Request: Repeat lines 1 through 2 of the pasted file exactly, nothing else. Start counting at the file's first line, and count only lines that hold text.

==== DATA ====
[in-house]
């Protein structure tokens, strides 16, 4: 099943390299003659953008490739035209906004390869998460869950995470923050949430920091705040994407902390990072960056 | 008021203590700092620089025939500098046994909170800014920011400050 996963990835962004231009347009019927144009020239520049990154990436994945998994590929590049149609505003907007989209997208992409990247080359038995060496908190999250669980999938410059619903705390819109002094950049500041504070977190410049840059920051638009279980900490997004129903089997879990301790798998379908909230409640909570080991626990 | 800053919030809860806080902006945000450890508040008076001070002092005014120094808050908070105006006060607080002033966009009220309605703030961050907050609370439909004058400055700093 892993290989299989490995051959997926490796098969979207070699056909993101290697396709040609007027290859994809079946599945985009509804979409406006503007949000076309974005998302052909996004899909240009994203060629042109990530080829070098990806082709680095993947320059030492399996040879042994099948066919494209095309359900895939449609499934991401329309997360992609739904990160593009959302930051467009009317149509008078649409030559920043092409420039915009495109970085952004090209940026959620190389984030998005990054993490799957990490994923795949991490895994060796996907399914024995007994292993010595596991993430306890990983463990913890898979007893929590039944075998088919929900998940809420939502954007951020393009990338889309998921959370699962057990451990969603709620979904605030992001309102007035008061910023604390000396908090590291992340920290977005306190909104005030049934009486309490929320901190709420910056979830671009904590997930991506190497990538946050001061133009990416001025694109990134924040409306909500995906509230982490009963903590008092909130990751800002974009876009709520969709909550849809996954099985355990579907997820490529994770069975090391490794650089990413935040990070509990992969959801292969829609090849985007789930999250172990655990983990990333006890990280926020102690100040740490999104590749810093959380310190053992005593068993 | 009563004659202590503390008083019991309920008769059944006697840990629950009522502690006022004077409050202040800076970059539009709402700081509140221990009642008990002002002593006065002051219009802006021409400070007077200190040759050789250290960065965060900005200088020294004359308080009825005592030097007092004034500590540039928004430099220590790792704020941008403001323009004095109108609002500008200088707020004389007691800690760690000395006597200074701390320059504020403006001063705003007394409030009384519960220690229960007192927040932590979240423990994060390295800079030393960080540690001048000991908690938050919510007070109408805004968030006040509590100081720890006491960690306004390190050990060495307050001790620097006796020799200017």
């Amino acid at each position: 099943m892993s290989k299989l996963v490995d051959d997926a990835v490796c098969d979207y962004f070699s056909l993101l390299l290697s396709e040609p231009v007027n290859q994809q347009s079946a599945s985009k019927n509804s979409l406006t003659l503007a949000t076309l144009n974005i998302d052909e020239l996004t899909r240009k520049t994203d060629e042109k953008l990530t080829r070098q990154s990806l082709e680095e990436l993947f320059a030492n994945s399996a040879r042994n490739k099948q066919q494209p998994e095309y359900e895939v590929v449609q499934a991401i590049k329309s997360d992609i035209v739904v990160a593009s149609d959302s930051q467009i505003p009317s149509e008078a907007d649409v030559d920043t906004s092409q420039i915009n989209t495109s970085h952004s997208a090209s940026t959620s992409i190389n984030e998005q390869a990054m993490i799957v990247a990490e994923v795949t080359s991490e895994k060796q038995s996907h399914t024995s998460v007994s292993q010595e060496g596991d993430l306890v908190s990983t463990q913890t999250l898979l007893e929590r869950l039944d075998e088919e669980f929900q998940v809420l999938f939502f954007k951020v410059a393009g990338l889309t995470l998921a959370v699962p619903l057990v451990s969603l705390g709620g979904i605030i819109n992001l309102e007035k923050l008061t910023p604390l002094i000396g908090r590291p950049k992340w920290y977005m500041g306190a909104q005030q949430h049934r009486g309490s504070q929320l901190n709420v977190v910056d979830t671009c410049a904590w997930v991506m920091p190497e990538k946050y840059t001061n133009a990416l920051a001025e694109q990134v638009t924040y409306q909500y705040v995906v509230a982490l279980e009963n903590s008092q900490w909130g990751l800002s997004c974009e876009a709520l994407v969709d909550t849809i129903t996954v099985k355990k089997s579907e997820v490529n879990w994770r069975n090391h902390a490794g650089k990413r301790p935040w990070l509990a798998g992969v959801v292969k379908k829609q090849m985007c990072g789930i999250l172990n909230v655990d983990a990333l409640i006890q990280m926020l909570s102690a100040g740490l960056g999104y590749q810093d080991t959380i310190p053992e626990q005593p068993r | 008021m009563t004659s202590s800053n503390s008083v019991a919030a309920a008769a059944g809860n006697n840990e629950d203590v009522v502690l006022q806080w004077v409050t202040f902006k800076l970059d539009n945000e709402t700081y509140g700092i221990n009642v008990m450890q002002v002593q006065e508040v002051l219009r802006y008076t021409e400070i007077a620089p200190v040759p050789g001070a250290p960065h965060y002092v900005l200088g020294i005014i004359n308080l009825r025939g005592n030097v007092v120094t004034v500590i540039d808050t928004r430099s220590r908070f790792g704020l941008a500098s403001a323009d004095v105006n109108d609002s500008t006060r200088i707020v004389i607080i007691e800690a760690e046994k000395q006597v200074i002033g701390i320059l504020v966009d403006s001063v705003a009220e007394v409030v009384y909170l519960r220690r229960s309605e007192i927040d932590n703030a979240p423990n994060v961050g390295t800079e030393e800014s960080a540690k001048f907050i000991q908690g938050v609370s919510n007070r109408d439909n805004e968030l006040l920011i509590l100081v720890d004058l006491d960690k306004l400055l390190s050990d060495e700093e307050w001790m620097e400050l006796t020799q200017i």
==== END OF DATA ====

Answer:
[in-house]
């Protein structure tokens, strides 16, 4: 099943390299003659953008490739035209906004390869998460869950995470923050949430920091705040994407902390990072960056 | 008021203590700092620089025939500098046994909170800014920011400050 996963990835962004231009347009019927144009020239520049990154990436994945998994590929590049149609505003907007989209997208992409990247080359038995060496908190999250669980999938410059619903705390819109002094950049500041504070977190410049840059920051638009279980900490997004129903089997879990301790798998379908909230409640909570080991626990 | 800053919030809860806080902006945000450890508040008076001070002092005014120094808050908070105006006060607080002033966009009220309605703030961050907050609370439909004058400055700093 892993290989299989490995051959997926490796098969979207070699056909993101290697396709040609007027290859994809079946599945985009509804979409406006503007949000076309974005998302052909996004899909240009994203060629042109990530080829070098990806082709680095993947320059030492399996040879042994099948066919494209095309359900895939449609499934991401329309997360992609739904990160593009959302930051467009009317149509008078649409030559920043092409420039915009495109970085952004090209940026959620190389984030998005990054993490799957990490994923795949991490895994060796996907399914024995007994292993010595596991993430306890990983463990913890898979007893929590039944075998088919929900998940809420939502954007951020393009990338889309998921959370699962057990451990969603709620979904605030992001309102007035008061910023604390000396908090590291992340920290977005306190909104005030049934009486309490929320901190709420910056979830671009904590997930991506190497990538946050001061133009990416001025694109990134924040409306909500995906509230982490009963903590008092909130990751800002974009876009709520969709909550849809996954099985355990579907997820490529994770069975090391490794650089990413935040990070509990992969959801292969829609090849985007789930999250172990655990983990990333006890990280926020102690100040740490999104590749810093959380310190053992005593068993 | 009563004659202590503390008083019991309920008769059944006697840990629950009522502690006022004077409050202040800076970059539009709402700081509140221990009642008990002002002593006065002051219009802006021409400070007077200190040759050789250290960065965060900005200088020294004359308080009825005592030097007092004034500590540039928004430099220590790792704020941008403001323009004095109108609002500008200088707020004389007691800690760690000395006597200074701390320059504020403006001063705003007394409030009384519960220690229960007192927040932590979240423990994060390295800079030393960080540690001048000991908690938050919510007070109408805004968030006040509590100081720890006491960690306004390190050990060495307050001790620097006796020799200017």